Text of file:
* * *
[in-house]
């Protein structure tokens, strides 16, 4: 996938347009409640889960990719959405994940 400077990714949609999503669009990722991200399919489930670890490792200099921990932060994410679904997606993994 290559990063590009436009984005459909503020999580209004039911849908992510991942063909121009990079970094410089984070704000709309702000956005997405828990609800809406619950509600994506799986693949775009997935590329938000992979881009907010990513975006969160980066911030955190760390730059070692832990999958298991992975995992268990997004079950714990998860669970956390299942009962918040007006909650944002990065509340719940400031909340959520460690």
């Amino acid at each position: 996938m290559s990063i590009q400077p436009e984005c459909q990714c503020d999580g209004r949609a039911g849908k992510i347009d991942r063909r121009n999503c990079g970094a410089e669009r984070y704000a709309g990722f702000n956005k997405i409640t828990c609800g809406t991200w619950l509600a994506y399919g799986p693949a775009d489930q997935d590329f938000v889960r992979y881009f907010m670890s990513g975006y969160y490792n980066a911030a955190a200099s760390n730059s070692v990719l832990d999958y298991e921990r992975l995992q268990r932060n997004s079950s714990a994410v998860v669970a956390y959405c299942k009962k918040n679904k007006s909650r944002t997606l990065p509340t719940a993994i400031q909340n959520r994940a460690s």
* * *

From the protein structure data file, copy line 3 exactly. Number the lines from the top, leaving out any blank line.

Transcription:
């Amino acid at each position: 996938m290559s990063i590009q400077p436009e984005c459909q990714c503020d999580g209004r949609a039911g849908k992510i347009d991942r063909r121009n999503c990079g970094a410089e669009r984070y704000a709309g990722f702000n956005k997405i409640t828990c609800g809406t991200w619950l509600a994506y399919g799986p693949a775009d489930q997935d590329f938000v889960r992979y881009f907010m670890s990513g975006y969160y490792n980066a911030a955190a200099s760390n730059s070692v990719l832990d999958y298991e921990r992975l995992q268990r932060n997004s079950s714990a994410v998860v669970a956390y959405c299942k009962k918040n679904k007006s909650r944002t997606l990065p509340t719940a993994i400031q909340n959520r994940a460690s």